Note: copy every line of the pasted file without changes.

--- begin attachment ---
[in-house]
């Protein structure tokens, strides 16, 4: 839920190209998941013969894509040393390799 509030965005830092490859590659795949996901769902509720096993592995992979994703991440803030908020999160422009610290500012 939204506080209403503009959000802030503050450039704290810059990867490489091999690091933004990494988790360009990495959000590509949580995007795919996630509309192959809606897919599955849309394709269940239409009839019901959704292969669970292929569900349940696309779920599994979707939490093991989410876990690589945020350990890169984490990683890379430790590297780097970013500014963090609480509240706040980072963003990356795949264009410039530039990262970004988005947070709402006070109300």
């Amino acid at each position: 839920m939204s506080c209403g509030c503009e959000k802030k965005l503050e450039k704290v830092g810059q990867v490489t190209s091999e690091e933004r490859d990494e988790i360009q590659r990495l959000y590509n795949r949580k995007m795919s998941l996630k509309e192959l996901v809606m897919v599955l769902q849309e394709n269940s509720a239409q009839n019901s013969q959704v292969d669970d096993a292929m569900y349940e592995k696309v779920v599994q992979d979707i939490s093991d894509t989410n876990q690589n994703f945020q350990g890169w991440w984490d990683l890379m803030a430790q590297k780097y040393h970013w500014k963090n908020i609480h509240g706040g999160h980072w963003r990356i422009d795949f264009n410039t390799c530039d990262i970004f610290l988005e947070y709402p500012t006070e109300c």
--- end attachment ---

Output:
[in-house]
């Protein structure tokens, strides 16, 4: 839920190209998941013969894509040393390799 509030965005830092490859590659795949996901769902509720096993592995992979994703991440803030908020999160422009610290500012 939204506080209403503009959000802030503050450039704290810059990867490489091999690091933004990494988790360009990495959000590509949580995007795919996630509309192959809606897919599955849309394709269940239409009839019901959704292969669970292929569900349940696309779920599994979707939490093991989410876990690589945020350990890169984490990683890379430790590297780097970013500014963090609480509240706040980072963003990356795949264009410039530039990262970004988005947070709402006070109300």
């Amino acid at each position: 839920m939204s506080c209403g509030c503009e959000k802030k965005l503050e450039k704290v830092g810059q990867v490489t190209s091999e690091e933004r490859d990494e988790i360009q590659r990495l959000y590509n795949r949580k995007m795919s998941l996630k509309e192959l996901v809606m897919v599955l769902q849309e394709n269940s509720a239409q009839n019901s013969q959704v292969d669970d096993a292929m569900y349940e592995k696309v779920v599994q992979d979707i939490s093991d894509t989410n876990q690589n994703f945020q350990g890169w991440w984490d990683l890379m803030a430790q590297k780097y040393h970013w500014k963090n908020i609480h509240g706040g999160h980072w963003r990356i422009d795949f264009n410039t390799c530039d990262i970004f610290l988005e947070y709402p500012t006070e109300c």